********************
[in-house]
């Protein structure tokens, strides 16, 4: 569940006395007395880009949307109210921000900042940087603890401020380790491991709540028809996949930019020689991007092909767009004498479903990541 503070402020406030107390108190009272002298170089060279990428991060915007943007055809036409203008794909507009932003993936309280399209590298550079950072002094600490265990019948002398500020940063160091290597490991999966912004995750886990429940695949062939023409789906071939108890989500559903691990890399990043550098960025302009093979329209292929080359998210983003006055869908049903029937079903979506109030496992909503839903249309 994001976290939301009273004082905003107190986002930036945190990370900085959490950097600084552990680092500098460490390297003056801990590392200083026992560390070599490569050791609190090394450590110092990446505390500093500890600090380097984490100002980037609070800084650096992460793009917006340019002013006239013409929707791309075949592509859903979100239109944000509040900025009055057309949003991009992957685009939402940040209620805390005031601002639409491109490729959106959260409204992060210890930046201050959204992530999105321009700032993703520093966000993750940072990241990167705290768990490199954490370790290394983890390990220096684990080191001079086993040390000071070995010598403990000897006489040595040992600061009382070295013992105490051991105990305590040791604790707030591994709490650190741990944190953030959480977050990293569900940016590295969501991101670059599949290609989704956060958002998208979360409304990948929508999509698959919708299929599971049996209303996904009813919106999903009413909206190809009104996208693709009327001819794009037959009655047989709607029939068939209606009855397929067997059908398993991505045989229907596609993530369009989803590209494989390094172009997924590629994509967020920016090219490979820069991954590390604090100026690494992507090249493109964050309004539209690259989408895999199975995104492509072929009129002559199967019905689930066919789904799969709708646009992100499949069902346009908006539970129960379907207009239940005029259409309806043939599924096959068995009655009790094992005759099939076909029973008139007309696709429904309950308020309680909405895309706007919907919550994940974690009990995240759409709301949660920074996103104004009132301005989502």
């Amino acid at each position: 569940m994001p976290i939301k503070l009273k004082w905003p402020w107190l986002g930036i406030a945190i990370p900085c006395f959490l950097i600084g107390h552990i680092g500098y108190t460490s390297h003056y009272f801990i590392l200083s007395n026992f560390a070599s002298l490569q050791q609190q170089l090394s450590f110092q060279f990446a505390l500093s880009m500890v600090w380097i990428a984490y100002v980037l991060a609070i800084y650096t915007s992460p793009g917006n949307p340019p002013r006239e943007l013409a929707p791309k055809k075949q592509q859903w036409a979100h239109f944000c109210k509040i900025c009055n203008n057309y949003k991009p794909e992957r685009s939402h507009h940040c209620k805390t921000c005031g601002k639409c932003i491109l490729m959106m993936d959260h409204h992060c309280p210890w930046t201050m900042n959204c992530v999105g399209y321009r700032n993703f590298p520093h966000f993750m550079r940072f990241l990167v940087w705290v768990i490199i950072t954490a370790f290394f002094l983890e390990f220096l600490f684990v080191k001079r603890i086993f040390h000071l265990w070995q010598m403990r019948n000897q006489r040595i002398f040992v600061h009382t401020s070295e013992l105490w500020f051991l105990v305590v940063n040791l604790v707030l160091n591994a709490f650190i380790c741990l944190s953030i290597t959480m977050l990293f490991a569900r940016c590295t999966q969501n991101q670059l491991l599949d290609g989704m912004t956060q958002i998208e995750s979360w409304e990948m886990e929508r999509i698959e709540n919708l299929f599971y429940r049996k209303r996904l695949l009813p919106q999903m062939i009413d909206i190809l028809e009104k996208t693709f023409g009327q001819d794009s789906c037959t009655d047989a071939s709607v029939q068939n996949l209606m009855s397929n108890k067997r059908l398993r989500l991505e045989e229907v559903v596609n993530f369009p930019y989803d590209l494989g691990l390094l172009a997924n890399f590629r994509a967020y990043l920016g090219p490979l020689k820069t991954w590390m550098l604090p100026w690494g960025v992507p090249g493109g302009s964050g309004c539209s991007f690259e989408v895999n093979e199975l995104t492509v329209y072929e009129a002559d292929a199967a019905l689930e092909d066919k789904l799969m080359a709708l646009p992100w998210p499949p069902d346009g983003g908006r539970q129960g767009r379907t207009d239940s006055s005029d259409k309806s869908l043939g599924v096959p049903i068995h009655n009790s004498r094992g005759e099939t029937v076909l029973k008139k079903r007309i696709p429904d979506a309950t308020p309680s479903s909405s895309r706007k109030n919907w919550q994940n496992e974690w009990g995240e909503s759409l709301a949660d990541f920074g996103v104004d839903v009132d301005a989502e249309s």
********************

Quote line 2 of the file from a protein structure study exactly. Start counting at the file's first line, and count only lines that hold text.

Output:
């Protein structure tokens, strides 16, 4: 569940006395007395880009949307109210921000900042940087603890401020380790491991709540028809996949930019020689991007092909767009004498479903990541 503070402020406030107390108190009272002298170089060279990428991060915007943007055809036409203008794909507009932003993936309280399209590298550079950072002094600490265990019948002398500020940063160091290597490991999966912004995750886990429940695949062939023409789906071939108890989500559903691990890399990043550098960025302009093979329209292929080359998210983003006055869908049903029937079903979506109030496992909503839903249309 994001976290939301009273004082905003107190986002930036945190990370900085959490950097600084552990680092500098460490390297003056801990590392200083026992560390070599490569050791609190090394450590110092990446505390500093500890600090380097984490100002980037609070800084650096992460793009917006340019002013006239013409929707791309075949592509859903979100239109944000509040900025009055057309949003991009992957685009939402940040209620805390005031601002639409491109490729959106959260409204992060210890930046201050959204992530999105321009700032993703520093966000993750940072990241990167705290768990490199954490370790290394983890390990220096684990080191001079086993040390000071070995010598403990000897006489040595040992600061009382070295013992105490051991105990305590040791604790707030591994709490650190741990944190953030959480977050990293569900940016590295969501991101670059599949290609989704956060958002998208979360409304990948929508999509698959919708299929599971049996209303996904009813919106999903009413909206190809009104996208693709009327001819794009037959009655047989709607029939068939209606009855397929067997059908398993991505045989229907596609993530369009989803590209494989390094172009997924590629994509967020920016090219490979820069991954590390604090100026690494992507090249493109964050309004539209690259989408895999199975995104492509072929009129002559199967019905689930066919789904799969709708646009992100499949069902346009908006539970129960379907207009239940005029259409309806043939599924096959068995009655009790094992005759099939076909029973008139007309696709429904309950308020309680909405895309706007919907919550994940974690009990995240759409709301949660920074996103104004009132301005989502």